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Chem Conceptual Question

  1. Mar 3, 2005 #1
    If we have a [tex] HCl[/tex] molecule, then we know that the electronegativity of hydrogen is greater than that of chlorine. So in an electric field, the chlorine will be partially negative and the hydrogen will be partially positive: [tex] H: \delta + Cl: \delta - [/tex]. Then why would this have a dipole moment? Wouldn't the charges cancel each other out?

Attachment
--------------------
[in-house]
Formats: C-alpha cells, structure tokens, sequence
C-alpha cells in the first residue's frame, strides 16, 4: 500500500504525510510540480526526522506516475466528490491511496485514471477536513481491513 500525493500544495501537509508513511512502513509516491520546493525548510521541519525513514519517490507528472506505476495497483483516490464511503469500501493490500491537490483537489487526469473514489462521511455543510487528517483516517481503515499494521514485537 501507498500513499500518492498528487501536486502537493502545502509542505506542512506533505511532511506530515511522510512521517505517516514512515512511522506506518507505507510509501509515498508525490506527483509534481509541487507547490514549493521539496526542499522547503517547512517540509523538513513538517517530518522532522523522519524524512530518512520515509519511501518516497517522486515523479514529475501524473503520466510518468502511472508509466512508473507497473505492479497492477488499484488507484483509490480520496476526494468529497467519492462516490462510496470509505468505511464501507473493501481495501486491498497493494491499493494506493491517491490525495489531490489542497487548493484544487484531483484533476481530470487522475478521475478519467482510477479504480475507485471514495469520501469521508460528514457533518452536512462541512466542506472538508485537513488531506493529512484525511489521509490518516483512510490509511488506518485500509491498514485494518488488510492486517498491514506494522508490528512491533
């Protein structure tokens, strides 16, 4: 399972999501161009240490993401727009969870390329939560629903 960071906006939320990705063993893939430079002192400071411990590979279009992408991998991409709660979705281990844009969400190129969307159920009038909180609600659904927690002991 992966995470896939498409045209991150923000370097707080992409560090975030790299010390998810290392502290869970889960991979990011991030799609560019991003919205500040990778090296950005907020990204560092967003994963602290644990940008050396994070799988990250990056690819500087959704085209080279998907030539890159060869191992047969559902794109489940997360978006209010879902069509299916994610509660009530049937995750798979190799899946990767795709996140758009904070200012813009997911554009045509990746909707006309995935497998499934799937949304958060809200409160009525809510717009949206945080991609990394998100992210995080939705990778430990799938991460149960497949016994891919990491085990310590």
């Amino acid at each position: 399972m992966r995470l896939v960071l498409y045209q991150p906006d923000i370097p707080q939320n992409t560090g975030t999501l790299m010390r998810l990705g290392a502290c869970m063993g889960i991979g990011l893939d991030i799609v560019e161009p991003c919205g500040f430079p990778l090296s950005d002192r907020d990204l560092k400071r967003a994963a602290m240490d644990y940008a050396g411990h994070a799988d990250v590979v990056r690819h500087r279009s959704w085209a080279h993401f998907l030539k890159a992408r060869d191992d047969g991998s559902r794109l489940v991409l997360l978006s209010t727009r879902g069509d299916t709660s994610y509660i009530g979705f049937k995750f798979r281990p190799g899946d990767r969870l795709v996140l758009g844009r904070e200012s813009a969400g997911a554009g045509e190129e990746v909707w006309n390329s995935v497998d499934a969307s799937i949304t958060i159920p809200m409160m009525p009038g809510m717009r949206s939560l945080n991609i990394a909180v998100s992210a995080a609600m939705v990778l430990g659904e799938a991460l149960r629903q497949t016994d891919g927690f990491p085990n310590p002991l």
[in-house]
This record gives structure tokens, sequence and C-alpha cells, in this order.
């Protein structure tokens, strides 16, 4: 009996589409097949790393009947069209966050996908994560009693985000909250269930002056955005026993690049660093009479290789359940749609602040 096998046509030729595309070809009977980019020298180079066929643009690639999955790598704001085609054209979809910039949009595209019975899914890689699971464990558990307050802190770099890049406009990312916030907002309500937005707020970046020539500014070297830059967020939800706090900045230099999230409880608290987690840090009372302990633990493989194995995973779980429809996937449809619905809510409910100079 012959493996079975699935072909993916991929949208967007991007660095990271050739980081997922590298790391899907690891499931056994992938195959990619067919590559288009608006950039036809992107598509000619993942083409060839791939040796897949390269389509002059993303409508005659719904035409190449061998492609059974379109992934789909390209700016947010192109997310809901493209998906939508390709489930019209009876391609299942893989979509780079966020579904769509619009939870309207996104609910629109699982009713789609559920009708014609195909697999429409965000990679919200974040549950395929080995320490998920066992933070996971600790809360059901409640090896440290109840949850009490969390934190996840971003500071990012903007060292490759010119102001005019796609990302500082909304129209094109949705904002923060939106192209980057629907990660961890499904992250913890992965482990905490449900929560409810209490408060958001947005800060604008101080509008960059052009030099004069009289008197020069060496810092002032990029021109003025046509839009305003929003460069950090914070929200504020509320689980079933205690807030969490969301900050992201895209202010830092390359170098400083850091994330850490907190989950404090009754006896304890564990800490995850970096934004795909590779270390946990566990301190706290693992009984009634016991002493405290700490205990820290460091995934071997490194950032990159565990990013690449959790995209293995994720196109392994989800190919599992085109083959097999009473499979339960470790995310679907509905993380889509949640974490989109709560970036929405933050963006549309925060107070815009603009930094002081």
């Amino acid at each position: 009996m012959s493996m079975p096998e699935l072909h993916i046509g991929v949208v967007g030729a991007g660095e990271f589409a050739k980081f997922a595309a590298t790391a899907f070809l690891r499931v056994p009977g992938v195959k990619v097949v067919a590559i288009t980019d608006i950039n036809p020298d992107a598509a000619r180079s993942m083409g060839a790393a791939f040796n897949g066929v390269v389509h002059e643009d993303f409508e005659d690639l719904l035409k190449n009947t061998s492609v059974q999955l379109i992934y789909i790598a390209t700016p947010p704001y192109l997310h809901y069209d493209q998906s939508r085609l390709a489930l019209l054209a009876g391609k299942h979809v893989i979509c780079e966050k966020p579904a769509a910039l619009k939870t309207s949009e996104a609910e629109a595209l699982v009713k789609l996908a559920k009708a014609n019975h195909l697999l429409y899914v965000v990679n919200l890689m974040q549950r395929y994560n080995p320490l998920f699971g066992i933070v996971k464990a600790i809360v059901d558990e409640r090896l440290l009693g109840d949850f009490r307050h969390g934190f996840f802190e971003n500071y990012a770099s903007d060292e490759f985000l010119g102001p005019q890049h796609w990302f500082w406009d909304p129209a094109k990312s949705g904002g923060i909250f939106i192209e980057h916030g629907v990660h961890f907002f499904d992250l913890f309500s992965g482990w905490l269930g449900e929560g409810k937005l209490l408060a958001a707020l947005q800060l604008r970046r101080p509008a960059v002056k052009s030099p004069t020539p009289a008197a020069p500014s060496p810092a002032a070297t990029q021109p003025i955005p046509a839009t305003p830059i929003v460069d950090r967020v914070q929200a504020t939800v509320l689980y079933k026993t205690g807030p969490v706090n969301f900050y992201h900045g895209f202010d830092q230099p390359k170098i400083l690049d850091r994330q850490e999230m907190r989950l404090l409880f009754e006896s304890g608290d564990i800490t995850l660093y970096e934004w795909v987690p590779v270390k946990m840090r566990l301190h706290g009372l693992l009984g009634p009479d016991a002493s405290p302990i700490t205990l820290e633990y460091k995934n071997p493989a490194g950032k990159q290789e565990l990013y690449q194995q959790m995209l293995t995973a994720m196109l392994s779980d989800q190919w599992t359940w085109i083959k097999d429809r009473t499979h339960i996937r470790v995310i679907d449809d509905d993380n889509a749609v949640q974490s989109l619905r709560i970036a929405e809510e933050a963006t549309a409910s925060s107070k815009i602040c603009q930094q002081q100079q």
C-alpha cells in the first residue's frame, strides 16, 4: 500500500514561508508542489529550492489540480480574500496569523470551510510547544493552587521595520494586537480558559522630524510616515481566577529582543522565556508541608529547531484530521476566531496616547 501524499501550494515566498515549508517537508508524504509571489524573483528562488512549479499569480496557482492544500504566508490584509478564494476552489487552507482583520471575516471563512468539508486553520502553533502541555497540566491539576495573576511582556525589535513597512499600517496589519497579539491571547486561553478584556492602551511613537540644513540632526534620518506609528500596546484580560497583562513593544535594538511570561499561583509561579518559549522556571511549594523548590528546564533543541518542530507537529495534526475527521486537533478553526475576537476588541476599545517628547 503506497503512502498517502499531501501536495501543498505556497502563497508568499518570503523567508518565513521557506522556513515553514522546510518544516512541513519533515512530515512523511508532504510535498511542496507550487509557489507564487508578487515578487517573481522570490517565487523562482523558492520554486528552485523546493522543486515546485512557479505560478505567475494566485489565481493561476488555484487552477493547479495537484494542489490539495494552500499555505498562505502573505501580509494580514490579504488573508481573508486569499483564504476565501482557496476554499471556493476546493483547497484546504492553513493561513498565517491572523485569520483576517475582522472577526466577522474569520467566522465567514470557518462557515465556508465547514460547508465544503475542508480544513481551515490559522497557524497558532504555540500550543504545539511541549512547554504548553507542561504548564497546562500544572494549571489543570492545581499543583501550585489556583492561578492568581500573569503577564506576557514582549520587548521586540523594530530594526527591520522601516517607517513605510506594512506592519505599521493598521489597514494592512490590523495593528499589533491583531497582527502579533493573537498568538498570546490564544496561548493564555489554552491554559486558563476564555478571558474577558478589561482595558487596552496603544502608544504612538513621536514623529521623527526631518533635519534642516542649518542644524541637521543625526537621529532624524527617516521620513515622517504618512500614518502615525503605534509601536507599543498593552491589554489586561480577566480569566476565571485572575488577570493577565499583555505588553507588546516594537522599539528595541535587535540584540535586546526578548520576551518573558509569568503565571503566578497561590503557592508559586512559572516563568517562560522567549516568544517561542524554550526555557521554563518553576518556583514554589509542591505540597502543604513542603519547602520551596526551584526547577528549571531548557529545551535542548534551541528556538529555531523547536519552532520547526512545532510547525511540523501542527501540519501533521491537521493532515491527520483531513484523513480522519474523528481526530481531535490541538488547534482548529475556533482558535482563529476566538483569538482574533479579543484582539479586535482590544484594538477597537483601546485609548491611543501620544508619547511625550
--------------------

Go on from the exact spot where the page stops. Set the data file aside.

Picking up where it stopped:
Thanks :smile:
  2. jcsd
  3. Mar 3, 2005 #2


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    Look up the definition of dipole moment. It's self-explanatory.
  4. Mar 3, 2005 #3


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    And HYDROGEN HAS A SMALLER ELECTRONEGATIVITY THAN CHLORINE...Check a complete periodic table which gives electronegativity & electropositivity (i would follow Pauling's numbers).

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